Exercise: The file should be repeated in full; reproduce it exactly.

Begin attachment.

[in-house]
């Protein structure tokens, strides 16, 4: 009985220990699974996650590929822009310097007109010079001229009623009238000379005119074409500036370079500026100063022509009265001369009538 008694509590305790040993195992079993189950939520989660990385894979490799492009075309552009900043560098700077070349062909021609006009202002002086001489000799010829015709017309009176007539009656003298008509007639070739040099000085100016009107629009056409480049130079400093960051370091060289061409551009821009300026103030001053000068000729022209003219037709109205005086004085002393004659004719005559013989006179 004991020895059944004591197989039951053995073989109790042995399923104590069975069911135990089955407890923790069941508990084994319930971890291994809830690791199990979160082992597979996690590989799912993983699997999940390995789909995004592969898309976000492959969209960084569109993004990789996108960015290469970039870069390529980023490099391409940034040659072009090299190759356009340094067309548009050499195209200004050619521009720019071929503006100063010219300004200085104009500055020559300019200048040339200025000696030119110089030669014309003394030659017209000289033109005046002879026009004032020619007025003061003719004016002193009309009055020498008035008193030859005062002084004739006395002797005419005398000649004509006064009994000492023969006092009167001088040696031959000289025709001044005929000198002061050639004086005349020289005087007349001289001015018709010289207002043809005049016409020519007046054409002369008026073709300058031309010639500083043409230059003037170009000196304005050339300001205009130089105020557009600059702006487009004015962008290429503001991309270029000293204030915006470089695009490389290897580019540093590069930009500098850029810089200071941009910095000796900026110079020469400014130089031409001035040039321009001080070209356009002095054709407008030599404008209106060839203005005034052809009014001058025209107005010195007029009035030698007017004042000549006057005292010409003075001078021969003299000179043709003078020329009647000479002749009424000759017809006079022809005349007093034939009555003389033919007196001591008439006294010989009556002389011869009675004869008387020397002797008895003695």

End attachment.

[in-house]
């Protein structure tokens, strides 16, 4: 009985220990699974996650590929822009310097007109010079001229009623009238000379005119074409500036370079500026100063022509009265001369009538 008694509590305790040993195992079993189950939520989660990385894979490799492009075309552009900043560098700077070349062909021609006009202002002086001489000799010829015709017309009176007539009656003298008509007639070739040099000085100016009107629009056409480049130079400093960051370091060289061409551009821009300026103030001053000068000729022209003219037709109205005086004085002393004659004719005559013989006179 004991020895059944004591197989039951053995073989109790042995399923104590069975069911135990089955407890923790069941508990084994319930971890291994809830690791199990979160082992597979996690590989799912993983699997999940390995789909995004592969898309976000492959969209960084569109993004990789996108960015290469970039870069390529980023490099391409940034040659072009090299190759356009340094067309548009050499195209200004050619521009720019071929503006100063010219300004200085104009500055020559300019200048040339200025000696030119110089030669014309003394030659017209000289033109005046002879026009004032020619007025003061003719004016002193009309009055020498008035008193030859005062002084004739006395002797005419005398000649004509006064009994000492023969006092009167001088040696031959000289025709001044005929000198002061050639004086005349020289005087007349001289001015018709010289207002043809005049016409020519007046054409002369008026073709300058031309010639500083043409230059003037170009000196304005050339300001205009130089105020557009600059702006487009004015962008290429503001991309270029000293204030915006470089695009490389290897580019540093590069930009500098850029810089200071941009910095000796900026110079020469400014130089031409001035040039321009001080070209356009002095054709407008030599404008209106060839203005005034052809009014001058025209107005010195007029009035030698007017004042000549006057005292010409003075001078021969003299000179043709003078020329009647000479002749009424000759017809006079022809005349007093034939009555003389033919007196001591008439006294010989009556002389011869009675004869008387020397002797008895003695």